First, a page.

Updated: Oct 25, 2022
Psychedelics have become a big media sensation prompting a lot of public attention. While this may be a good thing, in last weeks episode and blog post Alaina talked about the potential harm arising from such sweeping generalizations often made in these media think pieces. This week we talk about why although we must remain critical and keep an eye towards research based findings, there is a lot of hope here! A lot of potential for the future of psychedelic research.
Some of the big clinical studies to first draw this media attention were clinical studies looking at the effects of psychedelics on depression and anxiety in patients with terminal diagnosis such at this Johns Hopkins study from 2016 that looked at the use of psilocybin in the treatment of depression and anxiety in terminally ill patients. This study found that at a 6 month follow up, 80% of participants showed significant clinical improvements in their symptoms of depression and anxiety, along with various other measures.
In the same year, Carhart Harris and his group published an article about their open-label trial examining the effects of psilocybin on treatment resistant depression. This study found that 67% of the patients achieved complete remission from treatment resistant depression at 1 week and 58% continued to meet criteria for response at 3 months, with five of these 42%)still in complete remission. These results are nothing short of astounding and really highlight why psychedelics do deserve the hype!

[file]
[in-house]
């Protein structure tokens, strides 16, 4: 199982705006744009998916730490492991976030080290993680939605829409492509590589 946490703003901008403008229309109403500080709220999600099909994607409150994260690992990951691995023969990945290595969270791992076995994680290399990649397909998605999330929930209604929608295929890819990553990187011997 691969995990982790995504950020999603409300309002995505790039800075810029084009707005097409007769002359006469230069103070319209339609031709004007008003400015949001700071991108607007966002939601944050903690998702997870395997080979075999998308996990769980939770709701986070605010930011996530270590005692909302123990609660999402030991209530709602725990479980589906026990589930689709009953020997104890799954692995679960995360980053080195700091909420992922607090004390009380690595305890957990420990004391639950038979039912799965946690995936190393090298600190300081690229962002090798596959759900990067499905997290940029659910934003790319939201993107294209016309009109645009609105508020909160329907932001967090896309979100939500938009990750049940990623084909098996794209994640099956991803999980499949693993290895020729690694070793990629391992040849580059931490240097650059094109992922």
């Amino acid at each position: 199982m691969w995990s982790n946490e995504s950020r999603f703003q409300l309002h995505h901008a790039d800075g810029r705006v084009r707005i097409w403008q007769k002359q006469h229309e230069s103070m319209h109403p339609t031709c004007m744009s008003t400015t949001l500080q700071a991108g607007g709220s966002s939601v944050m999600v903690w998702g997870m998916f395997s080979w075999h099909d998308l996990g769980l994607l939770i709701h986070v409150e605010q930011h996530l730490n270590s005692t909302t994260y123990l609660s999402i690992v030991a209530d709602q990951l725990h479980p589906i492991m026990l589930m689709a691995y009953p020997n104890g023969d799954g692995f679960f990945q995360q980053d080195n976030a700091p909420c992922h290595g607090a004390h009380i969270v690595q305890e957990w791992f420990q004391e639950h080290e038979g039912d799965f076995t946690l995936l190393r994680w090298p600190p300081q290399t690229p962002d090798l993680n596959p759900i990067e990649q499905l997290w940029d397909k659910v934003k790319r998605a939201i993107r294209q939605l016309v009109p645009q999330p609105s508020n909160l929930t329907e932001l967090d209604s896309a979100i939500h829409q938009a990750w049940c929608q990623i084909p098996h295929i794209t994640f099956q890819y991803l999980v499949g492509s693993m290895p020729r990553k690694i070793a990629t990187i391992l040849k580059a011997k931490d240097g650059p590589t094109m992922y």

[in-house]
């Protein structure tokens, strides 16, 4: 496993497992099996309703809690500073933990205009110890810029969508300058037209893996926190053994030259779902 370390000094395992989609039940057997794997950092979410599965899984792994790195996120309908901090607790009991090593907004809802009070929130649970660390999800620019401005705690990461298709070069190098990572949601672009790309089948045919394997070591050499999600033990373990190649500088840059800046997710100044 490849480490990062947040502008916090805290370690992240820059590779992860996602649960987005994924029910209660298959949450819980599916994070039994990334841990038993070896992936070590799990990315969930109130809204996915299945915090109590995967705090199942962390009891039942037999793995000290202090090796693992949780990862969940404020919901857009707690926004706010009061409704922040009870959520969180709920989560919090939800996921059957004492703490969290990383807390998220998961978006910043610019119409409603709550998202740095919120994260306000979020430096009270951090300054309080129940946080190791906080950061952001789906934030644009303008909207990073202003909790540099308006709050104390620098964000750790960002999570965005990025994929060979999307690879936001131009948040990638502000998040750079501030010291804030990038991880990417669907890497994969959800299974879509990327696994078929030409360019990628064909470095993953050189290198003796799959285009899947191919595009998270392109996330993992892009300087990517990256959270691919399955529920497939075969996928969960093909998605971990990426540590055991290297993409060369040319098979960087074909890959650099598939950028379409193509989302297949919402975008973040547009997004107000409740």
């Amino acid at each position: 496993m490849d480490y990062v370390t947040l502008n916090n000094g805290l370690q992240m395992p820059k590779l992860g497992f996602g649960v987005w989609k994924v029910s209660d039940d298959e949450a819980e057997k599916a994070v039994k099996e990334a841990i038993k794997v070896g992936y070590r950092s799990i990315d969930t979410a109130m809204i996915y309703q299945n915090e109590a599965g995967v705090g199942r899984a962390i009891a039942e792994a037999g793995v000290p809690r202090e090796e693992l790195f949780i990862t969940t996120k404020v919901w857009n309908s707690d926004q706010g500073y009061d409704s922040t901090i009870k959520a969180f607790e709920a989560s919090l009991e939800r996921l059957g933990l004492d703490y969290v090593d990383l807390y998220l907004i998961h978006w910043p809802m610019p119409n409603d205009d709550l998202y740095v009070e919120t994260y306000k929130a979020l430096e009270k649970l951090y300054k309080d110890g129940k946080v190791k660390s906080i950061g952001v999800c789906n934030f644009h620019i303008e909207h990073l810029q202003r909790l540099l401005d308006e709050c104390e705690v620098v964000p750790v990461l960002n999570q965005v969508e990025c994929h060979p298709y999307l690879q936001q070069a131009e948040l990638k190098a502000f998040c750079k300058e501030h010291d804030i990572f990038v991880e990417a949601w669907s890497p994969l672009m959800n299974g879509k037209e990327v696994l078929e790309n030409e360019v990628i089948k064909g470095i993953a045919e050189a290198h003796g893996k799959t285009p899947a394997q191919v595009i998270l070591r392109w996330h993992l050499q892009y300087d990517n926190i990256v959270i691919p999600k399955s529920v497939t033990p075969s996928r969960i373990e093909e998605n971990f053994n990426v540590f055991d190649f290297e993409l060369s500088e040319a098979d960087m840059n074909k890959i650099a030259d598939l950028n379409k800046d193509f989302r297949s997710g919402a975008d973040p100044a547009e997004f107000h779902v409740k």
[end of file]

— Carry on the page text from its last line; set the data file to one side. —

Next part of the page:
Along with this, psychedelics have been having remarkable outcomes in substance use disorder treatment. Such as in this study by Bogenshutz and his team in which they investigate the use of psilocybin in the treatment of alcohol dependence. They found that they found that Percentage of heavy drinking days during the 32-week double-blind follow up-period after psychedelic administration, was 9.7% for the psilocybin group and 23.6% for the diphenhydramine group- a statistically significant difference!
Similarly, Matthew Johnson and his group in a study examining the effects of psilocybin on smoking cessation, found that 2-3 moderate to high doses of psilocybin along with cognitive behavioral therapy (CBT) resulted in smoking cessation at a 6 month follow up and that this was significantly different from what you see with other medications or just CBT alone in the treatment of nicotine addiction.
This is barely scratching the surface of the exciting research being done in the field, all of this work furthering the field and also prompting investigations into how psychedelics may be having such incredible therapeutic benefit. The entropic brain hypothesis, and the neuroplastic hypothesis of psychedelic action both aim to provide hypothesis to answer this question.
There is so much to be hopeful about in this field and as we look to rigorous science to add to the psychedelic body of literature we must remain critical and responsible in our communications about this field and not contribute to blind optimism and hype.
List of Readings:
"Psilocybin produces substantial and sustained decreases in depression and anxiety in patients with life-threatening cancer: A randomized double-blind trial"
"Psilocybin with psychological support for treatment-resistant depression: an open-label feasibility study"
"Percentage of Heavy Drinking Days Following Psilocybin-Assisted Psychotherapy vs Placebo in the Treatment of Adult Patients With Alcohol Use Disorder"
"Long-term Follow-up of Psilocybin-facilitated Smoking Cessation"
"The entropic brain: a theory of conscious states informed by neuroimaging research with psychedelic drugs"
"Catalysts for change: the cellular neurobiology of psychedelics"